Can a yoga challenge still be called yoga?

With the rise of online yoga challenges everywhere, can we take part and still keep it 'yoga'? I think we can; read on to find out how.

Crow Pose Bakasana Ekhart Yoga

Some people seem to worry when they see the word challenge together with the word yoga. Shouldn’t yoga be about making yourself feel better, not about pushing (or punishing) yourself? And yoga is supposed to be non-competitive isn’t it? Well, all this is true. But the question is: Does a challenge necessarily have to exclude the above qualities of yoga?

Personally, I believe you can do a challenge in a very yogic way. Let me explain a bit how…

In a nutshell, it is all about the intention you bring into your practice.

You can do a yoga challenge with the intention that, no matter what, you are going to finish this challenge. You forget about being present, you forget about honouring your body, just the end goal (getting it done) matters. Now this, of course, is not “yogic” no matter how many yoga postures you practise.

You can also do a challenge with the intention of practising purely for the love of practising. Every day, no matter how you feel, you are going to step on that mat and do the best you can. Honouring your body in every way.  

Even if it means you can only do the first few exercises, some mindful breathing and the relaxation at the end. Even if you have to change the strong practice that is being offered that day for a more suitable lighter practice. It’s all about showing up on your mat and doing something! We call that Tapas in yoga.

Tapas and practising mindfully

So really, when you participate in a challenge in a mindful way, you practise Tapas. Tapas is an aspect of our inner wisdom that encourages us to practise even when we don’t feel like it. Purely for the love of it. Tapas originally means “discipline”, but the translation “consistency“ works very well here too.

I am also reminded here of the Sutra:

tapas svadhyaya isvara pranidhana kriya yoga (Chapter II, v. I)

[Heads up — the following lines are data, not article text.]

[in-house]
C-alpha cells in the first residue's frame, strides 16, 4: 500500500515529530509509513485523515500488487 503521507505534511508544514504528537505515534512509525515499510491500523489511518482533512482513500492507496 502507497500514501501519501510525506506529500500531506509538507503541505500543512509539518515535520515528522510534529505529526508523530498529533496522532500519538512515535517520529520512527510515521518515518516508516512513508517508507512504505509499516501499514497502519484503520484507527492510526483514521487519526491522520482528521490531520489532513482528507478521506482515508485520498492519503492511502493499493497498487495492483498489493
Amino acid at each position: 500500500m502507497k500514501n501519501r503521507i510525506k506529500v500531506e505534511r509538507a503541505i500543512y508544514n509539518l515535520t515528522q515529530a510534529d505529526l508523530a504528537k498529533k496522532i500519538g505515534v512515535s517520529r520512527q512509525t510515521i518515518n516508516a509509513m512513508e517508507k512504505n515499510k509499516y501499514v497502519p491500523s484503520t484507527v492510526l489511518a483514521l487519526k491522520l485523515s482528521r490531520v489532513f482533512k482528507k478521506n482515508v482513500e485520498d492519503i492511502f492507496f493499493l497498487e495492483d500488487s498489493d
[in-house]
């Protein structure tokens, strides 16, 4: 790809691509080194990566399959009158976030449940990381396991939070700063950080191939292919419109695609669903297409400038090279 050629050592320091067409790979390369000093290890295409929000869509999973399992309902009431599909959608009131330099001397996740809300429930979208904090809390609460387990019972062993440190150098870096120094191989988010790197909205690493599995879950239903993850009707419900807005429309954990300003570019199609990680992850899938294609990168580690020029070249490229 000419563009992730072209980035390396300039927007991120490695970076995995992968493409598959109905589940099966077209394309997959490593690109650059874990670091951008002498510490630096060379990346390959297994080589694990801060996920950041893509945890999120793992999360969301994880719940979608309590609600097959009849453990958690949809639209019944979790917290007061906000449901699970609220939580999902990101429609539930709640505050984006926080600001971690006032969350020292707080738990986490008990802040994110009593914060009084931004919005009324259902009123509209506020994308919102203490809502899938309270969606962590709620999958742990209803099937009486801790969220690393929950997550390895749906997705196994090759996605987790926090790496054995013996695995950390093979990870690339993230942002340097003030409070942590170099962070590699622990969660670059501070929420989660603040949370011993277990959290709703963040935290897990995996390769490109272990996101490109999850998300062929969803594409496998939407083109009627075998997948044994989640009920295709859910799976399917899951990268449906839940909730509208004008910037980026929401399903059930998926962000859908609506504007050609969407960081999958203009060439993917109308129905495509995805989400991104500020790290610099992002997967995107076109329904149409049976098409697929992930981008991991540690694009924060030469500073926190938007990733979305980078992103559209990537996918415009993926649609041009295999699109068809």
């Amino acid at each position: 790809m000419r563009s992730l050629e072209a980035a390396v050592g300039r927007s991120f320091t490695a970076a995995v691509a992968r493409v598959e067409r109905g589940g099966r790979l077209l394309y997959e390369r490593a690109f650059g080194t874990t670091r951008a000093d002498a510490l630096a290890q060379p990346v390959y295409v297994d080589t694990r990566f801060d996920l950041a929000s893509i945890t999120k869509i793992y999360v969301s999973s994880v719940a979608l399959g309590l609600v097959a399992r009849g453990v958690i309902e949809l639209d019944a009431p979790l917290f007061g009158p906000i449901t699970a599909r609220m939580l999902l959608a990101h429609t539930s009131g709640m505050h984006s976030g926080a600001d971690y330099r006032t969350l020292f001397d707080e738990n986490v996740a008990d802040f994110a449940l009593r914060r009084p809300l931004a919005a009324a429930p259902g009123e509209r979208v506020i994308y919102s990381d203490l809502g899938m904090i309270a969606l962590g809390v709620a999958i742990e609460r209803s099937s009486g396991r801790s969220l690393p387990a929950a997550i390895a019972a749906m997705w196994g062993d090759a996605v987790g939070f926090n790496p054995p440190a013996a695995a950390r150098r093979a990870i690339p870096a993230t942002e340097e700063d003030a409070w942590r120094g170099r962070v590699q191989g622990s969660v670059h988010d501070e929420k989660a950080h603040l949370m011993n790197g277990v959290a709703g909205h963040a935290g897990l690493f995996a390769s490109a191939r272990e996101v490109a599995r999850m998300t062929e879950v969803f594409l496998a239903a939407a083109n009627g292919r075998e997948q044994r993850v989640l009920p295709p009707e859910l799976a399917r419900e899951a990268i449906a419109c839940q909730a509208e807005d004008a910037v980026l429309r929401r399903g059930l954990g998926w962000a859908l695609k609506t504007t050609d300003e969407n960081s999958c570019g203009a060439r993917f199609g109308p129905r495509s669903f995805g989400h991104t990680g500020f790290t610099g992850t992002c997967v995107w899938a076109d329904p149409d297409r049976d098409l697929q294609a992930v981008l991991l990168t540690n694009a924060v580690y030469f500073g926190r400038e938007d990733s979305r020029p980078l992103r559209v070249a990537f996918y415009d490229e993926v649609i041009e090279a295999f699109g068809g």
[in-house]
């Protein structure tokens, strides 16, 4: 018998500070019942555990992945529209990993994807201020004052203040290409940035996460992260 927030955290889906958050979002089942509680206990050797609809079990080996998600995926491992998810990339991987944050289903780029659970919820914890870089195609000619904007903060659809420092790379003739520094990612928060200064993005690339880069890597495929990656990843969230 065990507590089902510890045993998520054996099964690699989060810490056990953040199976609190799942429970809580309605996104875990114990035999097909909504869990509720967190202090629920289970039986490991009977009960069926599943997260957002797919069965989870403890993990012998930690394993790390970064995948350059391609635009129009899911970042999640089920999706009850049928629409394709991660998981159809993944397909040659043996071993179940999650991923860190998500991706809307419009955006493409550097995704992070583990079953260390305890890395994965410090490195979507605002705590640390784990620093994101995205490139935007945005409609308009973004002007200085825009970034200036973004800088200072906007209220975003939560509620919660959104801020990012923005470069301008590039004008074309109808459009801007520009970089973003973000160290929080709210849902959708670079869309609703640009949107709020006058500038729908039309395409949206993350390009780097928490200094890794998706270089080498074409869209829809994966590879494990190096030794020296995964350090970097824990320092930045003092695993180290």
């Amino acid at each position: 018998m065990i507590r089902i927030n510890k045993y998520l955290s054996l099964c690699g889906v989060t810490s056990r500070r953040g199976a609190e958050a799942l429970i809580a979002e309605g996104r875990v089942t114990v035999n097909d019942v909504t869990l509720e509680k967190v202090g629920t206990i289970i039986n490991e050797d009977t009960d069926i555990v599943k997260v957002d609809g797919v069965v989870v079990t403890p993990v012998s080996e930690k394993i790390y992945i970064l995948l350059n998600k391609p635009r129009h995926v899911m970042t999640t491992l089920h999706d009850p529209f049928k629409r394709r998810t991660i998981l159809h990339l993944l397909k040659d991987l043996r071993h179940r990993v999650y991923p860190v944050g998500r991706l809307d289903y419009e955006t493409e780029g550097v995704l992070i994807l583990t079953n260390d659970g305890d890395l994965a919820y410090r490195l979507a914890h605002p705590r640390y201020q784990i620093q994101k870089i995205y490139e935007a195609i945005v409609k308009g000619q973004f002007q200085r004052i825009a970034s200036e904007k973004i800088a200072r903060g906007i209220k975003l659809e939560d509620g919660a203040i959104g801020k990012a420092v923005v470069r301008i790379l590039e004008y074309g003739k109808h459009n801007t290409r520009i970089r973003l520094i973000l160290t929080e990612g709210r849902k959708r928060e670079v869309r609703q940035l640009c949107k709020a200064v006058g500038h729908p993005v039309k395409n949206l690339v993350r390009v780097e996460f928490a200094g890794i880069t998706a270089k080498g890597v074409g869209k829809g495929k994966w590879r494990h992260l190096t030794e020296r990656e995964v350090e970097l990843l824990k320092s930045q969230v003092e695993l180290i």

Meaning “Self-discipline, self-study and devotion are yoga in the form of action”.

Tapas is self discipline, which means you consistently practise something like yoga postures, breathing, meditation, regardless of the external circumstances.

Svadhyaya means “self study” – So while you practise you are aware of the internal dialogue, the thoughts you have and the words you speak. You observe, you witness..

Isvara Pranidhana means surrendering all the fruits of your practice to something bigger, beyond oneself. This can be a deity, Buddha, or as I like to call it “existence”, whatever works for you. The idea is that you completely let go of all the benefits and failures related to the practice, surrendering to something bigger. This way you will go beyond the mind and see through the veils of the mind and thus begin to move towards the ultimate pursuit of experiencing oneness.

I believe you can be part of a yoga challenge while still keeping these principles in mind.

Just remember you do your yoga challenge to get in touch with your true nature which is deeper, wiser and more joyful. And just see where that takes you.

I invite you to try out the 30 Days of Yoga Challenge with the intention of arriving on your mat each day and practising for the pure love of practising, every day with us if you can.


Esther x

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Esther EkhartEsther Ekhart, face and founder of EkhartYoga, brings years of personal yoga and meditation practice, therapy training and study of yoga philosophy into her teaching.